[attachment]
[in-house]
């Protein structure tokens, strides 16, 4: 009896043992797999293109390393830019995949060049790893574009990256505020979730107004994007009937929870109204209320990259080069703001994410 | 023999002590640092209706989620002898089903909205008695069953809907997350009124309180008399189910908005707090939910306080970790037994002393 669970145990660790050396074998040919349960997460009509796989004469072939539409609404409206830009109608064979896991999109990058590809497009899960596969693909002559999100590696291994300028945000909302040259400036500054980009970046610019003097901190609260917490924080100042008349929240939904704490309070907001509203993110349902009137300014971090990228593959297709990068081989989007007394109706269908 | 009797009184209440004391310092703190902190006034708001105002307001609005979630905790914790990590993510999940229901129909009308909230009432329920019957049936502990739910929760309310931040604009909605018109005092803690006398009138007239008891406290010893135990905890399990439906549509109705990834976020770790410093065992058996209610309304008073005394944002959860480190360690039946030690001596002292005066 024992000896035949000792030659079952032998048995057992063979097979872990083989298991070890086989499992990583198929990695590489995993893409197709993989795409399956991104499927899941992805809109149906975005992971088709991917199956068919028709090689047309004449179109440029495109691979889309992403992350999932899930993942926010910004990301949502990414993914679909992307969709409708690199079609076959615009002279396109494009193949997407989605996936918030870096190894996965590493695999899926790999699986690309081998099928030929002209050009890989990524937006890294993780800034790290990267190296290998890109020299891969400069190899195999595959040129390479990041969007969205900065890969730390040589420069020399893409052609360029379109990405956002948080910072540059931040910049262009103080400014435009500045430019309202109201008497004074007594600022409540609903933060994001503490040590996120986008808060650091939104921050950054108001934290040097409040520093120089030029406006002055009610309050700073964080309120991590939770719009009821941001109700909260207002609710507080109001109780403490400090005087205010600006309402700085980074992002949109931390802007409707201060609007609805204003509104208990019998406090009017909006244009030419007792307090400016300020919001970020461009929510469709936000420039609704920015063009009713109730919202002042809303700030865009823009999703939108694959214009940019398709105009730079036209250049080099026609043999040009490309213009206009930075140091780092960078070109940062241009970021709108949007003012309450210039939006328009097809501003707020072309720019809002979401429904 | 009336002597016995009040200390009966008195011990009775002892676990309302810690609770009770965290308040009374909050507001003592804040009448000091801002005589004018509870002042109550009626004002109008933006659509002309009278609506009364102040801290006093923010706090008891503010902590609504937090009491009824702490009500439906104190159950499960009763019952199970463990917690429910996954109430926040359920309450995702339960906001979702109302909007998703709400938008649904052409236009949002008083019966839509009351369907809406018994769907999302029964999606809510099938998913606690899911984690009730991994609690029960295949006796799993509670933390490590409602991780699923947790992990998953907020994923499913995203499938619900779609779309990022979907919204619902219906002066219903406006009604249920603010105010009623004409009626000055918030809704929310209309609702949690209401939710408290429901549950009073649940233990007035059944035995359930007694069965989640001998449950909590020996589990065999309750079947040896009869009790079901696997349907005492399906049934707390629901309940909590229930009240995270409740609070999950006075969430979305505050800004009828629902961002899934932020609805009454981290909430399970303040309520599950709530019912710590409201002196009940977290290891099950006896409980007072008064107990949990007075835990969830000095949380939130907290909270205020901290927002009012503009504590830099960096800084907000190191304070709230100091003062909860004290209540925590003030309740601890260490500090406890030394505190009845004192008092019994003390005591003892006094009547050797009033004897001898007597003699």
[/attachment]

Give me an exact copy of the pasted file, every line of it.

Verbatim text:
[in-house]
């Protein structure tokens, strides 16, 4: 009896043992797999293109390393830019995949060049790893574009990256505020979730107004994007009937929870109204209320990259080069703001994410 | 023999002590640092209706989620002898089903909205008695069953809907997350009124309180008399189910908005707090939910306080970790037994002393 669970145990660790050396074998040919349960997460009509796989004469072939539409609404409206830009109608064979896991999109990058590809497009899960596969693909002559999100590696291994300028945000909302040259400036500054980009970046610019003097901190609260917490924080100042008349929240939904704490309070907001509203993110349902009137300014971090990228593959297709990068081989989007007394109706269908 | 009797009184209440004391310092703190902190006034708001105002307001609005979630905790914790990590993510999940229901129909009308909230009432329920019957049936502990739910929760309310931040604009909605018109005092803690006398009138007239008891406290010893135990905890399990439906549509109705990834976020770790410093065992058996209610309304008073005394944002959860480190360690039946030690001596002292005066 024992000896035949000792030659079952032998048995057992063979097979872990083989298991070890086989499992990583198929990695590489995993893409197709993989795409399956991104499927899941992805809109149906975005992971088709991917199956068919028709090689047309004449179109440029495109691979889309992403992350999932899930993942926010910004990301949502990414993914679909992307969709409708690199079609076959615009002279396109494009193949997407989605996936918030870096190894996965590493695999899926790999699986690309081998099928030929002209050009890989990524937006890294993780800034790290990267190296290998890109020299891969400069190899195999595959040129390479990041969007969205900065890969730390040589420069020399893409052609360029379109990405956002948080910072540059931040910049262009103080400014435009500045430019309202109201008497004074007594600022409540609903933060994001503490040590996120986008808060650091939104921050950054108001934290040097409040520093120089030029406006002055009610309050700073964080309120991590939770719009009821941001109700909260207002609710507080109001109780403490400090005087205010600006309402700085980074992002949109931390802007409707201060609007609805204003509104208990019998406090009017909006244009030419007792307090400016300020919001970020461009929510469709936000420039609704920015063009009713109730919202002042809303700030865009823009999703939108694959214009940019398709105009730079036209250049080099026609043999040009490309213009206009930075140091780092960078070109940062241009970021709108949007003012309450210039939006328009097809501003707020072309720019809002979401429904 | 009336002597016995009040200390009966008195011990009775002892676990309302810690609770009770965290308040009374909050507001003592804040009448000091801002005589004018509870002042109550009626004002109008933006659509002309009278609506009364102040801290006093923010706090008891503010902590609504937090009491009824702490009500439906104190159950499960009763019952199970463990917690429910996954109430926040359920309450995702339960906001979702109302909007998703709400938008649904052409236009949002008083019966839509009351369907809406018994769907999302029964999606809510099938998913606690899911984690009730991994609690029960295949006796799993509670933390490590409602991780699923947790992990998953907020994923499913995203499938619900779609779309990022979907919204619902219906002066219903406006009604249920603010105010009623004409009626000055918030809704929310209309609702949690209401939710408290429901549950009073649940233990007035059944035995359930007694069965989640001998449950909590020996589990065999309750079947040896009869009790079901696997349907005492399906049934707390629901309940909590229930009240995270409740609070999950006075969430979305505050800004009828629902961002899934932020609805009454981290909430399970303040309520599950709530019912710590409201002196009940977290290891099950006896409980007072008064107990949990007075835990969830000095949380939130907290909270205020901290927002009012503009504590830099960096800084907000190191304070709230100091003062909860004290209540925590003030309740601890260490500090406890030394505190009845004192008092019994003390005591003892006094009547050797009033004897001898007597003699």